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As for The Lord of the Rings, what fantasy novel hasn’t dabbled in their own versions of Tolkien’s elves, dwarves, and orcs? “It’s very much a world populated by multiple fantasy races… but I put my own twist on these different races,” Matharu assures us. “For example, the orcs are very much modeled on the Aztecs; they ride rhinos, and their smaller counterparts, the goblins, are kind of their allies — they ride cassowaries. So it’s kind of a strange mix, but it’s very much Aztec-inspired… and also there’s a lot of epic battles, which The Lord of the Rings, at least the film trilogy, is well known for.”

Another unique aspect of Matharu’s view of fantasy races is that the elves and dwarves experience discrimination at the hands of humans, which feels relevant in our own divided society. “Sometimes people struggle to understand racism or look at it objectively because it comes packaged with so much in the real world,” Matharu explains. “What’s great about writing racism into a fantasy series is that you take all that away. It holds up a mirror to our own society, and you get to see it in a slightly different light… There’s certainly racism in our real world, so imagine a world where cultures are even more different! It’s not just different races; effectively, they’re different species!”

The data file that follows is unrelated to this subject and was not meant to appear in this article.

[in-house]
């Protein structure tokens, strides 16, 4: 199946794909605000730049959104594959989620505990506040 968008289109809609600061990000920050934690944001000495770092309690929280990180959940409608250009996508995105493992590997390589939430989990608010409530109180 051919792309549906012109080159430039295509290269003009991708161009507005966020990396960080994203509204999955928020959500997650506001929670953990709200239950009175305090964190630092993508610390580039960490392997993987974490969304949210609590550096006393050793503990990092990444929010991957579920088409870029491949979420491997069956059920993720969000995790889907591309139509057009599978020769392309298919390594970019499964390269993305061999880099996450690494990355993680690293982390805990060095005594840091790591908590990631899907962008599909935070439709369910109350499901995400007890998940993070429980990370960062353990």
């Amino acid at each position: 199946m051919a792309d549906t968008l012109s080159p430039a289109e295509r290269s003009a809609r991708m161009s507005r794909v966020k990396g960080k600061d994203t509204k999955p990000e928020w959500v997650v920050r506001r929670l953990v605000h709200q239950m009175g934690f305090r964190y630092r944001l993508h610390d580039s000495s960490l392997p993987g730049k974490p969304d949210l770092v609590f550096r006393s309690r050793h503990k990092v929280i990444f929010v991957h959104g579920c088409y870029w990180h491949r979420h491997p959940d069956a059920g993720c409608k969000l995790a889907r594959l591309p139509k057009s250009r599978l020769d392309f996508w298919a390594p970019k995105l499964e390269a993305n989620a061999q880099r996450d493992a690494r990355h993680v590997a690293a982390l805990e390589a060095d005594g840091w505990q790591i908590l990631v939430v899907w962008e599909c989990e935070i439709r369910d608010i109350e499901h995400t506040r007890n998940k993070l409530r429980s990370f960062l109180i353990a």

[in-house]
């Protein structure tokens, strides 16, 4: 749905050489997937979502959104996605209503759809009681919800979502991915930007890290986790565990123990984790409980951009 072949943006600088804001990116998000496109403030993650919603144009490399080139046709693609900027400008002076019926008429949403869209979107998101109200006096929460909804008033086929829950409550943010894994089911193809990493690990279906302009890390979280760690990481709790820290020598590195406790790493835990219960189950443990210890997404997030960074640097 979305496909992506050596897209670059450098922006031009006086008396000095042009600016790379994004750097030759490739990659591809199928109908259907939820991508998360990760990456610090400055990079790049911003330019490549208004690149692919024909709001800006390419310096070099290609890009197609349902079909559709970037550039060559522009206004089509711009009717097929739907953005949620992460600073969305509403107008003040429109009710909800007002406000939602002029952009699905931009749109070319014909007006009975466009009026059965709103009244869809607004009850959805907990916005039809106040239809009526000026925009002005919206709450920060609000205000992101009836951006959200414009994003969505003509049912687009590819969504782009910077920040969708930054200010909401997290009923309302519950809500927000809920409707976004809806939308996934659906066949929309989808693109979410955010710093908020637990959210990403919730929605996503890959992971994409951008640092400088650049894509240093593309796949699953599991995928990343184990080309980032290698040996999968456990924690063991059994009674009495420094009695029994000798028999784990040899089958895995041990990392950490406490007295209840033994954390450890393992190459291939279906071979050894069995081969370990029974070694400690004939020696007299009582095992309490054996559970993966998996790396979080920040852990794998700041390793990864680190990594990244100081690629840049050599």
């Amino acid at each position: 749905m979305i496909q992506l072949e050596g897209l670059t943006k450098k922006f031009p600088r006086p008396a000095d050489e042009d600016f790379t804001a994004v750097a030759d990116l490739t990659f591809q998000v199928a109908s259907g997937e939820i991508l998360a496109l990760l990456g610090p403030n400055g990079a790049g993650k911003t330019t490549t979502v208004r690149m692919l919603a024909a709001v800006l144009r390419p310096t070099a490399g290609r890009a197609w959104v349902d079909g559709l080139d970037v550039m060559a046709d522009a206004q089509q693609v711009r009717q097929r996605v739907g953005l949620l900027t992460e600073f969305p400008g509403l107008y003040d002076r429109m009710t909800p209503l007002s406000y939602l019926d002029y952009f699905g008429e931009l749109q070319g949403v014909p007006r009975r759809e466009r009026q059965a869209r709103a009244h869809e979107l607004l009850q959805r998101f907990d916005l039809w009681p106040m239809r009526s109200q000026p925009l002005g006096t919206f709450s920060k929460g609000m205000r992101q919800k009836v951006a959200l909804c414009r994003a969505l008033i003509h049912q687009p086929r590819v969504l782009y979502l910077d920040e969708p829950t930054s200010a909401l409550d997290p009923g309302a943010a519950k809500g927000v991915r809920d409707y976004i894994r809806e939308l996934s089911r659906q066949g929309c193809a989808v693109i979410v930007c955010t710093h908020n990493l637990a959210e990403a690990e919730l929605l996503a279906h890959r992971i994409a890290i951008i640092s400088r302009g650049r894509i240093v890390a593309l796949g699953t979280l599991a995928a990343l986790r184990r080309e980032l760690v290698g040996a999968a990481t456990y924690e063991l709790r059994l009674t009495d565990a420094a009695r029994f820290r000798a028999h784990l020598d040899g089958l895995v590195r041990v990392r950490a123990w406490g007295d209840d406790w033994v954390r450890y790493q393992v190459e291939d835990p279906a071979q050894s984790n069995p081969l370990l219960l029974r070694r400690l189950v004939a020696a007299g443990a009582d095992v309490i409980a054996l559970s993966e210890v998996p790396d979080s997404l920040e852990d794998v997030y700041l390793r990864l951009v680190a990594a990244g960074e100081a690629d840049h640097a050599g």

Part of this focus may have come from Matharu’s own struggle as a young reader from Indian and Brazilian parentage to find characters that reflected his own culture. “I always wanted to see myself in books, and that’s part of the reason I started writing. Every single character that I wrote had dark hair and olive skin and often would have my name or some kind of anagram of my name… Now, diversity in children’s and teen and young adult books is growing! We’re on our way! There’s more and more diversity in terms of ability, in terms of race, in terms of sexual orientation; all those things are growing.”